Audiobook Review: Children of the Different by S.C. Flynn
A review copy was provided by the author in exchange for an honest review. All opinions are my own.
Mogsy’s Rating (Overall): 3.5 of 5 stars
Genre: Fantasy, Post-Apocalyptic
Series: Stand Alone/Book 1
Publisher: The Hive (Audiobook: August 19, 2016)
Length: 9 hrs and 39 mins
Narrator: Stephen Briggs
Children of the Different is the fantasy debut from author S.C. Flynn that has been making some waves around the blogosphere, and I was delighted when I discovered that it was also available in audiobook format. The reality of the busy fall season means these days I find myself with less time to curl up with book; it’s much more likely that I’m bustling around listening to one in my ear, rather than actually sitting down turning the pages. Needless to say I immediately leapt upon the opportunity to review this one, especially since I’ve been curious about it for a while.
The first thing that struck me was the uniqueness of the setting. Post-apocalyptic novels are a big trend these days—especially in the Young Adult genre—but Children of the Different manages to avoid clichés and stand out with its offbeat approach. First, I really like that the book takes place in south-western Australia, in a forest where our protagonists live. Arika and her twin brother Narrah were born after “The Great Madness”, a catastrophic event that happened nineteen years ago, unleashing a brain disease that decimated the earth’s population. Curiously though, many of the survivors were those who had brain diseases or mental conditions from the world before, and came out of the Great Madness miraculously cured. Others, unfortunately, were transformed into cannibalistic zombie-like monsters called “Ferals”.
And now, children born into this new reality are at risk. At the start of their adolescence, all of them must experience a trance called the “The Changing”, a process which sends their consciousness into a dreamscape. At the end of that journey, they either emerge endowed with a special mental power…or they become Feral. After the intro of this book, both Arika and Narrah have come out of their Changings, thankfully with their minds intact, but the things they saw in the Changeland have shaken them, terrified them. A malicious force known as the Echidna, or the anteater, has fixated its attention on the twins. In order to survive, the siblings will have to rely on their newfound powers, and their love for each other, to face and defeat this nebulous new threat.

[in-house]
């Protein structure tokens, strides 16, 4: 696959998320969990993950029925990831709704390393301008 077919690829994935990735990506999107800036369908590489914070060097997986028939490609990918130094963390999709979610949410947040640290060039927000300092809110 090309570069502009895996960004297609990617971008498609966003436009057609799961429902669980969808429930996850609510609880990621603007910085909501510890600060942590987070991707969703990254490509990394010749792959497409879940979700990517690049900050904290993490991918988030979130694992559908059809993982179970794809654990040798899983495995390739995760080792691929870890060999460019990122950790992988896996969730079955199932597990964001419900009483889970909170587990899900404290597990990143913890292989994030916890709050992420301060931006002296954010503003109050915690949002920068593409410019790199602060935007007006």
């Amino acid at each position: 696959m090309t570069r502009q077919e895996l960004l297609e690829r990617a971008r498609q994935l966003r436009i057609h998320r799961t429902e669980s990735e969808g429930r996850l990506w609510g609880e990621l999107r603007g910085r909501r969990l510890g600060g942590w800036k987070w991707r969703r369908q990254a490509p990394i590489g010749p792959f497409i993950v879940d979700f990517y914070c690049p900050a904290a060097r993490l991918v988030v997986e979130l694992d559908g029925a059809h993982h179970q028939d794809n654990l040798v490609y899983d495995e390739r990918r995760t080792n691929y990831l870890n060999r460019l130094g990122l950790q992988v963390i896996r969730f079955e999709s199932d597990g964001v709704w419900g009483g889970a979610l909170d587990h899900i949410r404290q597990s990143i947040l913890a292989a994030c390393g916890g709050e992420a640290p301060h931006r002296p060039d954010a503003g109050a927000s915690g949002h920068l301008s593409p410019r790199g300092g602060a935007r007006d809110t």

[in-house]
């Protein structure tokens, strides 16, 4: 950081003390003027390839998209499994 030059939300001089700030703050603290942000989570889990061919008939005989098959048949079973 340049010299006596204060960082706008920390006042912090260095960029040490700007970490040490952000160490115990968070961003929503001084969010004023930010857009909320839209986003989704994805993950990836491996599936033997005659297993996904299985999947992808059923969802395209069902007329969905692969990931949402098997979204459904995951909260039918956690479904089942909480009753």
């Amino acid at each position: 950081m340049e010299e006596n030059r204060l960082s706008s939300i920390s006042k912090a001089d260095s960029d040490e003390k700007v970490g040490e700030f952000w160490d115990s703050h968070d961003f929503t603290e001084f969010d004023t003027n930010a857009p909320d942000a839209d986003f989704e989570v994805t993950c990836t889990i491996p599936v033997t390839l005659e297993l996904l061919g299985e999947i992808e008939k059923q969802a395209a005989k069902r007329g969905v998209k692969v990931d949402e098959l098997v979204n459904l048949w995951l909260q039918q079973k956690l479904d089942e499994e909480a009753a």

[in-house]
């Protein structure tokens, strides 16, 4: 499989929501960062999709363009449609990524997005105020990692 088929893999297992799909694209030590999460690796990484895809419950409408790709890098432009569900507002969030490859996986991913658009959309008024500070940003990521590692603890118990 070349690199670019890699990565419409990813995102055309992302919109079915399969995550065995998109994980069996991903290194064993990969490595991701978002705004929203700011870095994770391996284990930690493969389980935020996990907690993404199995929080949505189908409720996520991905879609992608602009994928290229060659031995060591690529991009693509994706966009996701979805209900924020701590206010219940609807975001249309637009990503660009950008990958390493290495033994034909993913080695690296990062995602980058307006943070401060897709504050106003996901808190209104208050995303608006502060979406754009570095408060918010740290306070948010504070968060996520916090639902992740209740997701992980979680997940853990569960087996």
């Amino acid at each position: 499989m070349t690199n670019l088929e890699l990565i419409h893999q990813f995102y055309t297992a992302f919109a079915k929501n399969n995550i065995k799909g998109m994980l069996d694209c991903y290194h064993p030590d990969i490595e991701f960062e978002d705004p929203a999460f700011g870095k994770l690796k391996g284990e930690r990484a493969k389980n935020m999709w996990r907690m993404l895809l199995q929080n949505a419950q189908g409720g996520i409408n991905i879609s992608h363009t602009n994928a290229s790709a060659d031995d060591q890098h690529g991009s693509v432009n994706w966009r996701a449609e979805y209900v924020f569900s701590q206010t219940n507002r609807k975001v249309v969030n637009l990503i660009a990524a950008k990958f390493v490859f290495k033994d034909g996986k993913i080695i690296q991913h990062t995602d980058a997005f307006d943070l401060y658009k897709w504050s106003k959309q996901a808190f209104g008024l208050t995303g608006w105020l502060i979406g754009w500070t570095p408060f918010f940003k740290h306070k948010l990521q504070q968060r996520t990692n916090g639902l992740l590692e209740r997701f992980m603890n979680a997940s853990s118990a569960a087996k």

I’ll admit, because so much of the beginning dealt with the Changing and what our characters experienced in the Changeland, it took me a while to find my bearings and get a feel for this story. I don’t always do well with metaphysical themes in fantasy, and many of the scenes described during the dreamscape sections came dangerously close to being too weird for me to handle.
My initial confusion ebbed, however, once we got past the introduction and into the meat of the story. I liked how the author linked the concept of the Great Madness and the Changing to the post-apocalyptic world, creating a premise which feels at once familiar and but also very fresh. It’s a nice blend of many genres, with themes from both sci-fi and fantasy mingling happily together, and hey, why not throw in some elements from the zombie horror genre as well, or even some survival suspense-thriller?
And no doubt about it, a huge part of the book’s appeal also comes from its atmosphere. I have not been back to Australia in many years, but I still have fond memories of my visit to its cities and wilderness. While the version of Australia in Children of the Different may be a crumbling, lawless place and civilization is virtually nonexistent after the devastation of The Great Madness, S.C. Flynn still retains some of the setting’s charm in the diversity of the landscape, wildlife, and culture of the survivors.
It’s worth noting as well that, even though the book’s description makes no statement whether this is an adult or YA novel, I think it would work well for both audiences. It’s true that this book stars teenage protagonists and has strong coming-of-age vibes, but for readers who are open to those themes, I think this story would have good crossover appeal.
Finally, because I reviewed the audiobook, I just want to end with some comments about the narration. I’m really glad I got to experience the novel in this format, because I the narrator Stephen Briggs was absolutely fantastic. He does amazing accents for the characters, giving readers that extra layer of immersion with his performance. The production team could not have chosen a better reader for this novel, and if you are curious about checking out Children of the Different, I would highly recommend the audio edition.